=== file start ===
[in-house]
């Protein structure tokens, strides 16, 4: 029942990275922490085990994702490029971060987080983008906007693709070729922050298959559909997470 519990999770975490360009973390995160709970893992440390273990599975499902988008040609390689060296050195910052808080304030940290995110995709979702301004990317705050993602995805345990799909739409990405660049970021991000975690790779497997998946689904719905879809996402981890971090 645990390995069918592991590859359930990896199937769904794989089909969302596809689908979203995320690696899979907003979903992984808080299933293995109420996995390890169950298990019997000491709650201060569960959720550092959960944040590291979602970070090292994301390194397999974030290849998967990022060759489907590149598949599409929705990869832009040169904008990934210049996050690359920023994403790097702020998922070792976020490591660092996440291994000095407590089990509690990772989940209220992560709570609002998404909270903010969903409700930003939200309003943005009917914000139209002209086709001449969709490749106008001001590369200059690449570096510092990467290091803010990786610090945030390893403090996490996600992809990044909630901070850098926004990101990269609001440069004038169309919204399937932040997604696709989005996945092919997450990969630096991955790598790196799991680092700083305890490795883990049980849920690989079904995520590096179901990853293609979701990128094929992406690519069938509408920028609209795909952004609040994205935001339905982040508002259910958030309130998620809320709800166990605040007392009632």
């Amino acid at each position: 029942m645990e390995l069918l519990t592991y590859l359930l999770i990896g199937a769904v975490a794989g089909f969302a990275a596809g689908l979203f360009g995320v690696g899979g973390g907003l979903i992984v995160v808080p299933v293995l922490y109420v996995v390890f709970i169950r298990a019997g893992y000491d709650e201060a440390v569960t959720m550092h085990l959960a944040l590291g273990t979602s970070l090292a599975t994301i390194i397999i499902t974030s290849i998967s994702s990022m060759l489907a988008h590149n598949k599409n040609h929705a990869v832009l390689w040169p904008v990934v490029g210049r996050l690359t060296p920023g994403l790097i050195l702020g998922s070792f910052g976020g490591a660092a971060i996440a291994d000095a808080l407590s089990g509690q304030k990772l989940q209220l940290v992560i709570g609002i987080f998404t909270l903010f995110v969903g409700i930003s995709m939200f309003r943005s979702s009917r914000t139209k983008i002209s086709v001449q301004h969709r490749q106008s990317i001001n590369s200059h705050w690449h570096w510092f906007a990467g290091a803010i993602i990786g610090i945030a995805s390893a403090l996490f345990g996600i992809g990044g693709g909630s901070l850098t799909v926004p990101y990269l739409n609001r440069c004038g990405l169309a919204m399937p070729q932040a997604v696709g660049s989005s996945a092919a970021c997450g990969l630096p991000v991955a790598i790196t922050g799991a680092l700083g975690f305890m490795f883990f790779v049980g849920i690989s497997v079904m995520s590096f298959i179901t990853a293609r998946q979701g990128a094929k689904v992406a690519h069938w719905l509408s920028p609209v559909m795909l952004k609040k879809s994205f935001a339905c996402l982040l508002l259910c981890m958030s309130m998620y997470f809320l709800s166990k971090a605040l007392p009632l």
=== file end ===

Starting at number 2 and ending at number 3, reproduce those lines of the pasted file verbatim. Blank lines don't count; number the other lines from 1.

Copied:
């Protein structure tokens, strides 16, 4: 029942990275922490085990994702490029971060987080983008906007693709070729922050298959559909997470 519990999770975490360009973390995160709970893992440390273990599975499902988008040609390689060296050195910052808080304030940290995110995709979702301004990317705050993602995805345990799909739409990405660049970021991000975690790779497997998946689904719905879809996402981890971090 645990390995069918592991590859359930990896199937769904794989089909969302596809689908979203995320690696899979907003979903992984808080299933293995109420996995390890169950298990019997000491709650201060569960959720550092959960944040590291979602970070090292994301390194397999974030290849998967990022060759489907590149598949599409929705990869832009040169904008990934210049996050690359920023994403790097702020998922070792976020490591660092996440291994000095407590089990509690990772989940209220992560709570609002998404909270903010969903409700930003939200309003943005009917914000139209002209086709001449969709490749106008001001590369200059690449570096510092990467290091803010990786610090945030390893403090996490996600992809990044909630901070850098926004990101990269609001440069004038169309919204399937932040997604696709989005996945092919997450990969630096991955790598790196799991680092700083305890490795883990049980849920690989079904995520590096179901990853293609979701990128094929992406690519069938509408920028609209795909952004609040994205935001339905982040508002259910958030309130998620809320709800166990605040007392009632």
């Amino acid at each position: 029942m645990e390995l069918l519990t592991y590859l359930l999770i990896g199937a769904v975490a794989g089909f969302a990275a596809g689908l979203f360009g995320v690696g899979g973390g907003l979903i992984v995160v808080p299933v293995l922490y109420v996995v390890f709970i169950r298990a019997g893992y000491d709650e201060a440390v569960t959720m550092h085990l959960a944040l590291g273990t979602s970070l090292a599975t994301i390194i397999i499902t974030s290849i998967s994702s990022m060759l489907a988008h590149n598949k599409n040609h929705a990869v832009l390689w040169p904008v990934v490029g210049r996050l690359t060296p920023g994403l790097i050195l702020g998922s070792f910052g976020g490591a660092a971060i996440a291994d000095a808080l407590s089990g509690q304030k990772l989940q209220l940290v992560i709570g609002i987080f998404t909270l903010f995110v969903g409700i930003s995709m939200f309003r943005s979702s009917r914000t139209k983008i002209s086709v001449q301004h969709r490749q106008s990317i001001n590369s200059h705050w690449h570096w510092f906007a990467g290091a803010i993602i990786g610090i945030a995805s390893a403090l996490f345990g996600i992809g990044g693709g909630s901070l850098t799909v926004p990101y990269l739409n609001r440069c004038g990405l169309a919204m399937p070729q932040a997604v696709g660049s989005s996945a092919a970021c997450g990969l630096p991000v991955a790598i790196t922050g799991a680092l700083g975690f305890m490795f883990f790779v049980g849920i690989s497997v079904m995520s590096f298959i179901t990853a293609r998946q979701g990128a094929k689904v992406a690519h069938w719905l509408s920028p609209v559909m795909l952004k609040k879809s994205f935001a339905c996402l982040l508002l259910c981890m958030s309130m998620y997470f809320l709800s166990k971090a605040l007392p009632l």